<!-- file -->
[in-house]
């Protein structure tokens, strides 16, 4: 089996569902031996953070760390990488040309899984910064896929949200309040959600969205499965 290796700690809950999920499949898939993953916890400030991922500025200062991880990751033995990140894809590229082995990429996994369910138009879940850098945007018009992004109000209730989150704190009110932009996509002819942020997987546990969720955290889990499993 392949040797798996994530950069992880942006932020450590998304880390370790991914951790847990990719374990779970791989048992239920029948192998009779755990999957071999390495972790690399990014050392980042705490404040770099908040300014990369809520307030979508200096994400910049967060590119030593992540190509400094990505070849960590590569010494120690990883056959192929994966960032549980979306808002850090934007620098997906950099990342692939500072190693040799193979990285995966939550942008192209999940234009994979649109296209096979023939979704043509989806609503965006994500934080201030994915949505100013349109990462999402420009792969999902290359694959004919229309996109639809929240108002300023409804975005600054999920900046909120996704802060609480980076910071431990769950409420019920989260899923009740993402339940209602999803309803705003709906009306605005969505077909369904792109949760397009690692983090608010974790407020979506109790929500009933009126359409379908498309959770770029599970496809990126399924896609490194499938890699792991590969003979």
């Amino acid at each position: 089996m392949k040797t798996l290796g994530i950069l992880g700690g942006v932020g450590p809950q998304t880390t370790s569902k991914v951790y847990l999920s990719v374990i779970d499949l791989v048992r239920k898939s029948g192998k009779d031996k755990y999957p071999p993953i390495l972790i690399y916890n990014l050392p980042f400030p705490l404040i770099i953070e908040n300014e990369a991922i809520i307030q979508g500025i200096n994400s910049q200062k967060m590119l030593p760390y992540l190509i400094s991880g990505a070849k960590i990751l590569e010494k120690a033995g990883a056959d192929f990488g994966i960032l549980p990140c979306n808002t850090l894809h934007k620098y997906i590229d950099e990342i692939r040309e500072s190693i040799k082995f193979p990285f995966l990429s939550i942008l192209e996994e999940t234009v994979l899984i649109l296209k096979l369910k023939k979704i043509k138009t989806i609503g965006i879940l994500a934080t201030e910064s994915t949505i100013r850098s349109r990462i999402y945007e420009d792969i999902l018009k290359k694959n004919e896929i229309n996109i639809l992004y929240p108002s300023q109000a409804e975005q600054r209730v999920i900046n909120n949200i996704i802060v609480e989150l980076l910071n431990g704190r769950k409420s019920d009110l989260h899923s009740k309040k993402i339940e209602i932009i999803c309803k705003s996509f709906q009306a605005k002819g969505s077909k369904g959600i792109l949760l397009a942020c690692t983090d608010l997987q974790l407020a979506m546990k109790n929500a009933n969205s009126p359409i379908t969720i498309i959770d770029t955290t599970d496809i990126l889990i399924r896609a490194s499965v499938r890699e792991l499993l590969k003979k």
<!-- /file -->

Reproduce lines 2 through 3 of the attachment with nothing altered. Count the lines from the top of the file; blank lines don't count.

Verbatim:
């Protein structure tokens, strides 16, 4: 089996569902031996953070760390990488040309899984910064896929949200309040959600969205499965 290796700690809950999920499949898939993953916890400030991922500025200062991880990751033995990140894809590229082995990429996994369910138009879940850098945007018009992004109000209730989150704190009110932009996509002819942020997987546990969720955290889990499993 392949040797798996994530950069992880942006932020450590998304880390370790991914951790847990990719374990779970791989048992239920029948192998009779755990999957071999390495972790690399990014050392980042705490404040770099908040300014990369809520307030979508200096994400910049967060590119030593992540190509400094990505070849960590590569010494120690990883056959192929994966960032549980979306808002850090934007620098997906950099990342692939500072190693040799193979990285995966939550942008192209999940234009994979649109296209096979023939979704043509989806609503965006994500934080201030994915949505100013349109990462999402420009792969999902290359694959004919229309996109639809929240108002300023409804975005600054999920900046909120996704802060609480980076910071431990769950409420019920989260899923009740993402339940209602999803309803705003709906009306605005969505077909369904792109949760397009690692983090608010974790407020979506109790929500009933009126359409379908498309959770770029599970496809990126399924896609490194499938890699792991590969003979």
């Amino acid at each position: 089996m392949k040797t798996l290796g994530i950069l992880g700690g942006v932020g450590p809950q998304t880390t370790s569902k991914v951790y847990l999920s990719v374990i779970d499949l791989v048992r239920k898939s029948g192998k009779d031996k755990y999957p071999p993953i390495l972790i690399y916890n990014l050392p980042f400030p705490l404040i770099i953070e908040n300014e990369a991922i809520i307030q979508g500025i200096n994400s910049q200062k967060m590119l030593p760390y992540l190509i400094s991880g990505a070849k960590i990751l590569e010494k120690a033995g990883a056959d192929f990488g994966i960032l549980p990140c979306n808002t850090l894809h934007k620098y997906i590229d950099e990342i692939r040309e500072s190693i040799k082995f193979p990285f995966l990429s939550i942008l192209e996994e999940t234009v994979l899984i649109l296209k096979l369910k023939k979704i043509k138009t989806i609503g965006i879940l994500a934080t201030e910064s994915t949505i100013r850098s349109r990462i999402y945007e420009d792969i999902l018009k290359k694959n004919e896929i229309n996109i639809l992004y929240p108002s300023q109000a409804e975005q600054r209730v999920i900046n909120n949200i996704i802060v609480e989150l980076l910071n431990g704190r769950k409420s019920d009110l989260h899923s009740k309040k993402i339940e209602i932009i999803c309803k705003s996509f709906q009306a605005k002819g969505s077909k369904g959600i792109l949760l397009a942020c690692t983090d608010l997987q974790l407020a979506m546990k109790n929500a009933n969205s009126p359409i379908t969720i498309i959770d770029t955290t599970d496809i990126l889990i399924r896609a490194s499965v499938r890699e792991l499993l590969k003979k």